M. Heather Castle
CFP(R), ChFC(R), AIF(R), Lecturer, David Nazarian College of Business and Economics, California State University, Northridge
What are the most important things to look for in a fair-credit credit card?
I tell clients to look for credit cards from companies that illustrate that they want to partner with their customers to help them build and protect their credit. This means companies that offer free monthly credit score monitoring, offer the ability to set the payment due date to better match individual’s paycheck cycles and late payment forgiveness.
Why don't more banks and credit unions offer credit cards to people with fair credit?
Many banks and credit unions don’t want to take on the risk of potential credit card defaults. This is why it’s so important to help individuals especially young adults the importance of building and keeping good credit.
Does each credit card company define "fair" credit the same way?
No, just like credit bureaus will give similar but not the same scores to an individual, most credit card companies generally will have different definitions and criteria used in their definition of “fair” credit. This is why it’s important to ask if a company doesn’t make it clear how they are determining and defining an individual’s credit. Also, individuals need to review their credit reports to ensure the credit bureaus report is accurate. If there are any inconsistencies or errors and bring them to the credit bureaus’ attention.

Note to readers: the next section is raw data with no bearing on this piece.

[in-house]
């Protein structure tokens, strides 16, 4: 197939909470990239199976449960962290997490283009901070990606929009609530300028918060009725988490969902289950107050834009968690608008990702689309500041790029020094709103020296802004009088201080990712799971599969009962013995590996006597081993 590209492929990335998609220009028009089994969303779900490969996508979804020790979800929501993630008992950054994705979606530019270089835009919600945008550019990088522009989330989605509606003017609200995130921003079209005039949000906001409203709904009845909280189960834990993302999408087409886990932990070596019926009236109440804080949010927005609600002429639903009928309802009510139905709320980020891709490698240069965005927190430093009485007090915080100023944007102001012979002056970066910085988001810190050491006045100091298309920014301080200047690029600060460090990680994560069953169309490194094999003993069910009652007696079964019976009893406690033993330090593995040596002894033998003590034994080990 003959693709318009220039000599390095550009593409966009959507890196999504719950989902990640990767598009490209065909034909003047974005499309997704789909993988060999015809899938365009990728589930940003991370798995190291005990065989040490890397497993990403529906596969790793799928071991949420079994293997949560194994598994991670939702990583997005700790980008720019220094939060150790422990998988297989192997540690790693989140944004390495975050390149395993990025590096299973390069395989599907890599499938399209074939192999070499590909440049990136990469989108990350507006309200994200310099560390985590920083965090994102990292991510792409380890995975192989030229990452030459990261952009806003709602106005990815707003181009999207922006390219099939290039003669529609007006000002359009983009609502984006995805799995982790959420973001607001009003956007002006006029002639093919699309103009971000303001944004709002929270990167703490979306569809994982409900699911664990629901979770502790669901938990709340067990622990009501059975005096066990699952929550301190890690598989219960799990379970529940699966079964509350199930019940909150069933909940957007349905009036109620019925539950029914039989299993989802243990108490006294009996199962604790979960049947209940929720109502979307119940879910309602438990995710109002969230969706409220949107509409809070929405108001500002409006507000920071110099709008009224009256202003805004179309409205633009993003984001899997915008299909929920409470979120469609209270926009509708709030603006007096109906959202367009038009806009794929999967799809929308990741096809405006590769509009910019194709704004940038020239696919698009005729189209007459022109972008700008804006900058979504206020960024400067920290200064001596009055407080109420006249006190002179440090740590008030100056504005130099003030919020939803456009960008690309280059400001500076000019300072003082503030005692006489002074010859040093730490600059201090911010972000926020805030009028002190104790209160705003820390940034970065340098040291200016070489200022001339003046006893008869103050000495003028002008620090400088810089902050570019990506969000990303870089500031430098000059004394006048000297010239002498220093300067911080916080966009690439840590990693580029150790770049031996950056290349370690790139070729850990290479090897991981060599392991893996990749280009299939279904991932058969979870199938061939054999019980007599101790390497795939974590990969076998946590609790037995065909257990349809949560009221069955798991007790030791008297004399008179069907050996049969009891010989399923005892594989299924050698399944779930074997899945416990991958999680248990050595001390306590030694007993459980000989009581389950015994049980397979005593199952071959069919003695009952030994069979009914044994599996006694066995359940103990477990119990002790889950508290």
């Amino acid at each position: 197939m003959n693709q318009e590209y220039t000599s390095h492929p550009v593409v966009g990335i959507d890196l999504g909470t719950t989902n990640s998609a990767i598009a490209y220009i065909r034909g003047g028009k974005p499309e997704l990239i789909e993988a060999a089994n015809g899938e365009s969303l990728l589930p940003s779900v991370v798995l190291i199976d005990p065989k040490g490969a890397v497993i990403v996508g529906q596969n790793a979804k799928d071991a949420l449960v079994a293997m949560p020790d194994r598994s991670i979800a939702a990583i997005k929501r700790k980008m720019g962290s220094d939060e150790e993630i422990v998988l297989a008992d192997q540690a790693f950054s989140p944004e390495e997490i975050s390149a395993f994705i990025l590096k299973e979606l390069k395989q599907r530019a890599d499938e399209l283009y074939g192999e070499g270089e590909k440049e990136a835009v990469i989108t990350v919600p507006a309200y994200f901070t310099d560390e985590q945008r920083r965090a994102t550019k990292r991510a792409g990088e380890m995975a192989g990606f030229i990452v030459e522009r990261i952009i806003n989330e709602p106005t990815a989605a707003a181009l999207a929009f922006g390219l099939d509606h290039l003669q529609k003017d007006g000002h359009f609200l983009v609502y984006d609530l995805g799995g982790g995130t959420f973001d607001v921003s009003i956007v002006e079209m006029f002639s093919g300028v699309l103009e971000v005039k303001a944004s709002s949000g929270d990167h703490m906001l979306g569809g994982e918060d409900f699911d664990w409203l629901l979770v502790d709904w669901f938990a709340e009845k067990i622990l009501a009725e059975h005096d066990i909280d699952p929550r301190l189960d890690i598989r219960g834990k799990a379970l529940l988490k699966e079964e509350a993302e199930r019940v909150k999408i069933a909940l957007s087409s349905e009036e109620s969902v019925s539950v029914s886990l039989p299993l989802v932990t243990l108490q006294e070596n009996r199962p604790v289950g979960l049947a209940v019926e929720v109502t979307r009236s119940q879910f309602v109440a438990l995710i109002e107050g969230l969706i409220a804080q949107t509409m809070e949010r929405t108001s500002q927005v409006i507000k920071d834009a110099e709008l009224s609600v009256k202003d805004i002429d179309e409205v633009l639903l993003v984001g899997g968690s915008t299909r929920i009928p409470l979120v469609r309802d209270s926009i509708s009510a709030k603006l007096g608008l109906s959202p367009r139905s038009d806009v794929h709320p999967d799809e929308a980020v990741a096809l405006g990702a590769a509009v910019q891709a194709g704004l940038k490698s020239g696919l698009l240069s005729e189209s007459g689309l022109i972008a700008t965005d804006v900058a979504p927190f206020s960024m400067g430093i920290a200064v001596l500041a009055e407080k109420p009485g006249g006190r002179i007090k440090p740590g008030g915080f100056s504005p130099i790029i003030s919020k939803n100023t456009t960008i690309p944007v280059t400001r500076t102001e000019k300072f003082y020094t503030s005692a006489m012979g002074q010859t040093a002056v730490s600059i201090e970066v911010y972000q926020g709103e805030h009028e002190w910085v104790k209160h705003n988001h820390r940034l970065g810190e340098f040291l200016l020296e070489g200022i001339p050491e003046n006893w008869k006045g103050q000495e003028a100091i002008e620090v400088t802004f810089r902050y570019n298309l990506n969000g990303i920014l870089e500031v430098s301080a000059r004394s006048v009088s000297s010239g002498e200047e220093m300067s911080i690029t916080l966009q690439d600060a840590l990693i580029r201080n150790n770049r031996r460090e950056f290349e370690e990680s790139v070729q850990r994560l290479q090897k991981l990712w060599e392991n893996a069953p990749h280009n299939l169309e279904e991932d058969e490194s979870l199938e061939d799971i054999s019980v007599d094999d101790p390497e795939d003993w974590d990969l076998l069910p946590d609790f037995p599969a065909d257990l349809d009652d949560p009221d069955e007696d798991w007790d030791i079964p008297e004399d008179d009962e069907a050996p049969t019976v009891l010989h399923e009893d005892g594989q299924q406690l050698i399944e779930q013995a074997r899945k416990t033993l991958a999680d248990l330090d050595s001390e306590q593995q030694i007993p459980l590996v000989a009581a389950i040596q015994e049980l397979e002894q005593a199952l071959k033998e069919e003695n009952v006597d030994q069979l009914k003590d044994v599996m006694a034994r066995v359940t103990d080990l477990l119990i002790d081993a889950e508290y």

When you have fair credit, is it better to get a credit card with an annual fee or one that requires a refundable security deposit?
In general, I’m not a fan of credit cards that carry an annual fee or security deposit. I don’t feel individuals should have to pay more than the annual interest expenses for access to credit.
That said, even I have credit cards that carry an annual fee. I do recommend doing some investigating into what other benefits a credit card offers and weighing those benefits to the annual cost as well as examining if those benefits are also fitting the needs of the customer. If the benefits don’t carry a value for the customer that outweighs the annual cost of the card, then that credit card isn’t the right one for that customer. For example, if someone doesn’t travel frequently then a credit card that offers extra points for traveling wouldn’t be a good choice.
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